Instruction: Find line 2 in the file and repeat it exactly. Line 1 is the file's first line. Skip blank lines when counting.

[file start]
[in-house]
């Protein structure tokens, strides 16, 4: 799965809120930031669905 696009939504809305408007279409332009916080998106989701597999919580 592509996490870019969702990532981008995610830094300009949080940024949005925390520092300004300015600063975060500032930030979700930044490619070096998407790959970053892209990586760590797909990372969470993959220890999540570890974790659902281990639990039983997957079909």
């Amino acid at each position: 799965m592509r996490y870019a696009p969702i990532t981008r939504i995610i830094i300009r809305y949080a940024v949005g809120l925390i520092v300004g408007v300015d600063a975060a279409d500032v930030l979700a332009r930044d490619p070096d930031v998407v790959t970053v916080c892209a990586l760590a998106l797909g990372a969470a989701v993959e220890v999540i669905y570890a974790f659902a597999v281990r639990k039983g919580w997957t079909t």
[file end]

């Protein structure tokens, strides 16, 4: 799965809120930031669905 696009939504809305408007279409332009916080998106989701597999919580 592509996490870019969702990532981008995610830094300009949080940024949005925390520092300004300015600063975060500032930030979700930044490619070096998407790959970053892209990586760590797909990372969470993959220890999540570890974790659902281990639990039983997957079909």